Distensible membrane 15 is bonded to retainer 23 while under radial tension, and the resulting subassembly is bonded to front ring 14, capturing membrane support member 16 between the retainer and seal 13. The central region of the membrane support member 16, i.e., the region inboard of retainer 23, is preferably transparent. The membrane support member may have any desired peripheral shape; but irrespective of its peripheral shape, the portion 16' of its top surface against which the membrane 15 bears is toroidally shaped, i.e., it is a portion of a toroid. This portion of the support member preferably has a radially curved surface; its cross sectional shape preferably approximates an arc of a circle (having a radius R). The area of membrane 15 inboard of its line of contact 16" with membrane support member 16 (the free area of the membrane) is free to distend as described below. The convex curved toroidal shape of the top surface of membrane support member 16 results in the line of contact 16" being substantially circular, and in the membrane being maintained tangent to the toroidal surface at the line of contact. As the membrane 15 is distended to reduce the focal length of the lens assembly and thereby increase its optical power, the line of contact 16" (i.e., the line of tangency) moves outward, but remains circular. The distended free area of the membrane therefore remains spherical.
The specific value of radius R is not critical, but the preferred values fall within certain bounds for each application of the invention. The bounds for a particular application depend primarily on the amount and variation in the "land" between the line of contact 16" and the step 16"". It is preferred that the radius R be large enough so that the membrane is in contact with surface 16' at or near step 16"" at the widest land (near where tab 19 is located for the lens illustrated in FIG. 1). And preferably it should be small enough so that when the membrane is outwardly distended to its maximum, the circle defined by the line of contact 16" does not reach the step 16"" at the narrowest land (at the top for the lens illustrated in FIG. 1). For ophthalmic lenses, optimum values of R will ordinarily be found to be between about 0.2 inches and about 2 inches, but values outside these limits may be found to be desirable in some cases. The cross sectional shape of the toroidally shaped surface need not be an arc of a circle since substantial deviation from circularity can still provide the properties which make the difference in curvature between it and the free area of the membrane visually unobvious to an outside observer. Even if not an arc of a circle, the shape of the surface of the membrane support member in contact with the membrane is preferably a smooth convex curve, particularly near the line of contact 16", to achieve visual unobviousness.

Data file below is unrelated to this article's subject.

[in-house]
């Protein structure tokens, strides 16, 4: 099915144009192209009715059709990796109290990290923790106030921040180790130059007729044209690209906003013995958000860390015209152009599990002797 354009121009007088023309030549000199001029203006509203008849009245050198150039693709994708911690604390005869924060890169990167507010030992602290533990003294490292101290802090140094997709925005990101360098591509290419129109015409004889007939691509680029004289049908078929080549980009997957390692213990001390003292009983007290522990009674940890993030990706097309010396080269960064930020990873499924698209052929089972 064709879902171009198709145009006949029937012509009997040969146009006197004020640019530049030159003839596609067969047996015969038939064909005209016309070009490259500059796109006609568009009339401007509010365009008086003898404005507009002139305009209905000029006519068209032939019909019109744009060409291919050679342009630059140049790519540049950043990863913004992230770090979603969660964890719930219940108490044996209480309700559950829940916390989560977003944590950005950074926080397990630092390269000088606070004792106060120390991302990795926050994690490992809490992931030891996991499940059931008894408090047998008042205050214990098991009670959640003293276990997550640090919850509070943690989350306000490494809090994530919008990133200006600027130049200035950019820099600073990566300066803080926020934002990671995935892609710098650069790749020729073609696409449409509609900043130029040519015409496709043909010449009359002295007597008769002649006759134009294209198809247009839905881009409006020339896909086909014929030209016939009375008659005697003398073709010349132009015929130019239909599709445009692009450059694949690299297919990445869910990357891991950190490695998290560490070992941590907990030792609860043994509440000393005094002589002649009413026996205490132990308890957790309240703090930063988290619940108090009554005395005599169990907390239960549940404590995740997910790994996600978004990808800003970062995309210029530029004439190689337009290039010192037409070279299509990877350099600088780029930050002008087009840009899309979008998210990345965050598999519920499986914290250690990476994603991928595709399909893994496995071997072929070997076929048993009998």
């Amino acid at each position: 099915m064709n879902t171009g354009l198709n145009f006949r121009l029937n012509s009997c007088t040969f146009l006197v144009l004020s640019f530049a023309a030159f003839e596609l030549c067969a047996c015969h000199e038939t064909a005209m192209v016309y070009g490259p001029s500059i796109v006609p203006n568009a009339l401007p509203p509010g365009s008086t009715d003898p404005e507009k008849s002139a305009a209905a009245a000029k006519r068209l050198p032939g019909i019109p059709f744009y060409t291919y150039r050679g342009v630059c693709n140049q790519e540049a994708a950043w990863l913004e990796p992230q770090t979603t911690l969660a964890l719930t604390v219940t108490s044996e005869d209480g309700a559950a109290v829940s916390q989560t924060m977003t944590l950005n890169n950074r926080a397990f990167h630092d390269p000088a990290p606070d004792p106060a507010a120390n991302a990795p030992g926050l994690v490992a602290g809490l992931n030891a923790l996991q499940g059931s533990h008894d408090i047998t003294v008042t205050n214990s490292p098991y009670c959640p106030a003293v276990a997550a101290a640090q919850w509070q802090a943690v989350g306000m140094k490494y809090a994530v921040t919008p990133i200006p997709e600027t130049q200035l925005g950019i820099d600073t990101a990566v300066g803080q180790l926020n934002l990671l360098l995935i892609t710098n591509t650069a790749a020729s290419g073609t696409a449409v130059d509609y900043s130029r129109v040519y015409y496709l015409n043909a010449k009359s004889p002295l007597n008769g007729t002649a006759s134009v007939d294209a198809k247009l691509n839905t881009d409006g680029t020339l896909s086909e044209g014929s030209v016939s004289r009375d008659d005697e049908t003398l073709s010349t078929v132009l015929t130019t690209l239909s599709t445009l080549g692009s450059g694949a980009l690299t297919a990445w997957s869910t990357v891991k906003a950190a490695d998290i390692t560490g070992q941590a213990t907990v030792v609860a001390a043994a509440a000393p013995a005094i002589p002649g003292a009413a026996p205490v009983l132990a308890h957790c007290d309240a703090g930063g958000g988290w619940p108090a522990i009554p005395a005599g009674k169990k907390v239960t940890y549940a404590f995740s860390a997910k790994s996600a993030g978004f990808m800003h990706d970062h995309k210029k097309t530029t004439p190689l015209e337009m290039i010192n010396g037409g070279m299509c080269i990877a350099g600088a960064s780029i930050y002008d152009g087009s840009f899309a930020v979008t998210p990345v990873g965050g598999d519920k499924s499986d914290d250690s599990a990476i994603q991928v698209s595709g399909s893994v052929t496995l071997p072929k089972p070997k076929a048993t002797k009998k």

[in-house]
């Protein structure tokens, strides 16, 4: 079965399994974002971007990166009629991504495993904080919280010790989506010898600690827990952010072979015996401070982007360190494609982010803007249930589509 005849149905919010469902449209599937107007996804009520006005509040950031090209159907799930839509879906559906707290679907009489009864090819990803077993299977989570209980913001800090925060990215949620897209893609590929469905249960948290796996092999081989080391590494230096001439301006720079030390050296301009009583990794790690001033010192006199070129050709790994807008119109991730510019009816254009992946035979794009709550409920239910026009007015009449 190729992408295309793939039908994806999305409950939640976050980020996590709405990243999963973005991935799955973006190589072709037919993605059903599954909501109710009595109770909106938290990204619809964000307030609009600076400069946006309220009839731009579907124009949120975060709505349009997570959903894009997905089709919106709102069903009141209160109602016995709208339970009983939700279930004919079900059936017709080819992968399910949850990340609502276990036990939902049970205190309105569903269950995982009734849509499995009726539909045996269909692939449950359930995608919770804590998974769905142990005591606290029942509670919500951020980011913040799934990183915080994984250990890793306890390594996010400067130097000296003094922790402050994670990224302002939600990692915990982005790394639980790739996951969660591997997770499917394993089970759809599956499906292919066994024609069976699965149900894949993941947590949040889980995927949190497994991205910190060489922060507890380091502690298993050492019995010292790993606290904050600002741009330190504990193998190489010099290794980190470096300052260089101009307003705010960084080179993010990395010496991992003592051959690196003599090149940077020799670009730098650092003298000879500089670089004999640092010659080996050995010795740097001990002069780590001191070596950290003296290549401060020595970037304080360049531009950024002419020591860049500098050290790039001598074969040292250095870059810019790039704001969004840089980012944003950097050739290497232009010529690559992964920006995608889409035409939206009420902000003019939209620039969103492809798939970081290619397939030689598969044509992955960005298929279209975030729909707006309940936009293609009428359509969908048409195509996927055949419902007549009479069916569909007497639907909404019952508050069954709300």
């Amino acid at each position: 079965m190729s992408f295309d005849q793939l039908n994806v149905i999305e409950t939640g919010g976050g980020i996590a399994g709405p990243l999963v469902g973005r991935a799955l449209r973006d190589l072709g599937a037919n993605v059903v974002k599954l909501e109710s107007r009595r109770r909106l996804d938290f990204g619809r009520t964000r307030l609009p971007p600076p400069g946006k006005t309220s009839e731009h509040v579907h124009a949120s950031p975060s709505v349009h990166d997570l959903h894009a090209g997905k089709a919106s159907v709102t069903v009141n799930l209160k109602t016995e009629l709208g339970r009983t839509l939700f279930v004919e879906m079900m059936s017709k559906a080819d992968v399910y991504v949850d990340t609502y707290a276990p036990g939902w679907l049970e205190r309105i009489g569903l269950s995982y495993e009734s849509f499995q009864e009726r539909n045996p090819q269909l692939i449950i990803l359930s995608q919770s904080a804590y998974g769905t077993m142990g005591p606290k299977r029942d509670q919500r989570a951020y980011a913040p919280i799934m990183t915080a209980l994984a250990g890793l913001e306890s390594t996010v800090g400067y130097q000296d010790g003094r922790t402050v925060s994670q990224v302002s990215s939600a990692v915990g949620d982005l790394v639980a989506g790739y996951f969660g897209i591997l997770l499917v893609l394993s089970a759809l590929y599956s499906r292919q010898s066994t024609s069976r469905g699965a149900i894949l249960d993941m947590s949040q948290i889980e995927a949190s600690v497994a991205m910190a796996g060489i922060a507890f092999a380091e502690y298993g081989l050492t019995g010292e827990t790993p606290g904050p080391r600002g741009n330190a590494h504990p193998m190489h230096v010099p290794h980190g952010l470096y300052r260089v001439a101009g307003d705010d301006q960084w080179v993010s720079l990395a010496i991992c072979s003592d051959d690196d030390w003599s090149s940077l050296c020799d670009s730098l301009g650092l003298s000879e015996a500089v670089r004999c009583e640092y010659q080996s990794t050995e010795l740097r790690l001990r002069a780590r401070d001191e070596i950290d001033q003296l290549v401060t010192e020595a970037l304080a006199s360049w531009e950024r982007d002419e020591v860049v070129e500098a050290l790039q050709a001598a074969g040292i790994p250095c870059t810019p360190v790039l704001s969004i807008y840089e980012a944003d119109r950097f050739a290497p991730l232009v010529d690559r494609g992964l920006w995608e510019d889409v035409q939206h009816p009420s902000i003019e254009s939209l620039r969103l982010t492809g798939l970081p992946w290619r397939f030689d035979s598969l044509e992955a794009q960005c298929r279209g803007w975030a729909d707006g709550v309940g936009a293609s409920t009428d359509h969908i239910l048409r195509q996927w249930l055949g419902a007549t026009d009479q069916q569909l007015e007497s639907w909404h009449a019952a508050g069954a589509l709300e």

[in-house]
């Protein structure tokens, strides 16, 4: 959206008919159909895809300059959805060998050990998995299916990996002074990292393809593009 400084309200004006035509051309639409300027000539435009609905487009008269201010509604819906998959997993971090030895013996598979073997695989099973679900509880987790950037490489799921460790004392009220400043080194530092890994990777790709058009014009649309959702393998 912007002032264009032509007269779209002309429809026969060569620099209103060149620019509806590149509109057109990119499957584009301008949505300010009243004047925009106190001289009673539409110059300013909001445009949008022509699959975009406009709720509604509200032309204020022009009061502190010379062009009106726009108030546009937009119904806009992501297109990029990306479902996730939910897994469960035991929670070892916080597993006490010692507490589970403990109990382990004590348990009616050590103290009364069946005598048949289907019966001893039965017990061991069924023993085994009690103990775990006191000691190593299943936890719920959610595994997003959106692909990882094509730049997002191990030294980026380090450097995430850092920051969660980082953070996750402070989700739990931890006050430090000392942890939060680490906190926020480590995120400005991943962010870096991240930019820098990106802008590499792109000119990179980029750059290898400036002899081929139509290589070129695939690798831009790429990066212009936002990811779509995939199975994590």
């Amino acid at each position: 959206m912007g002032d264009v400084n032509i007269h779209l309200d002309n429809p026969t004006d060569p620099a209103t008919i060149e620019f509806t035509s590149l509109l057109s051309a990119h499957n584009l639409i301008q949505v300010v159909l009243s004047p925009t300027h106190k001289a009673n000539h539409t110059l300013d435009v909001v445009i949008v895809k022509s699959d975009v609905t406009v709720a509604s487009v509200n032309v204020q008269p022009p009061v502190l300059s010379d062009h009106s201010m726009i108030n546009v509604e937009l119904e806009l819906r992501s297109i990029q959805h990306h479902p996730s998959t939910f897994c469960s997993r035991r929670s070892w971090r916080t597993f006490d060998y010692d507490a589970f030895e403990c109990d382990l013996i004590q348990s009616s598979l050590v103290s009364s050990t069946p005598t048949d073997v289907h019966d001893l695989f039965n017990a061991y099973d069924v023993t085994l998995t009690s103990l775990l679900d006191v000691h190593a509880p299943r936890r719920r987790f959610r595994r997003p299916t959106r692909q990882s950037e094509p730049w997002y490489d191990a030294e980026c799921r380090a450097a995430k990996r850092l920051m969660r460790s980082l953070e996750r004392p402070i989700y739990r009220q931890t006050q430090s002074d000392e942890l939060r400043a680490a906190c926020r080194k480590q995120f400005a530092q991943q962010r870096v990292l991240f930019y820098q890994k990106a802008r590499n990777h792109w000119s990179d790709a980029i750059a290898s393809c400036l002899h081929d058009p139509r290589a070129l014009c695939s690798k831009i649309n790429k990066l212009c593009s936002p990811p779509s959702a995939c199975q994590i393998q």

A rigid lens 12 is bonded or otherwise attached to rear ring 17, which is spaced from front ring 14 by hinges 22 and actuator 20. Actuator 20 is used to change the spacing between the rigid lens 12 and the membrane 15. Since means for spacing adjustment are old and are not a part of this invention, these elements are shown only schematically in FIG. 1; more detail can be obtained by referring to application Ser. No. 08/226,334. Examples of other mechanisms for accomplishing this function can be found by referring to application Ser. No. 08/336,170 filed by the present inventors and another.
A flexible seal 13, preferably made of a durable elastomer, extends between rear ring 17 and front ring 14. The space interior of seal 13, membrane 15, and rigid lens 12 is filled with a transparent liquid 21, preferably one with an index of refraction close to that of membrane 15, rigid lens 12, and membrane support member 16, all of which preferably have the same, or nearly the same refractive index.
The view of membrane support member 16 as shown in FIG. 1 is through rigid lens 12. If, as preferred, the membrane support member, the membrane, and the transparent liquid filling, all have substantially the same index of refraction, the membrane support member will be difficult or impossible to see. For purposes of conveying a clear understanding of the preferred construction of the invention, however, the inside diameter 16"" of this element, as well as step 16"", are shown in FIG. 1 as if these details were clearly visible. The line of contact 16" between the free area of membrane 15 and the membrane support member 16 is shown as a dashed line in FIG. 1, even though it also will not be visible.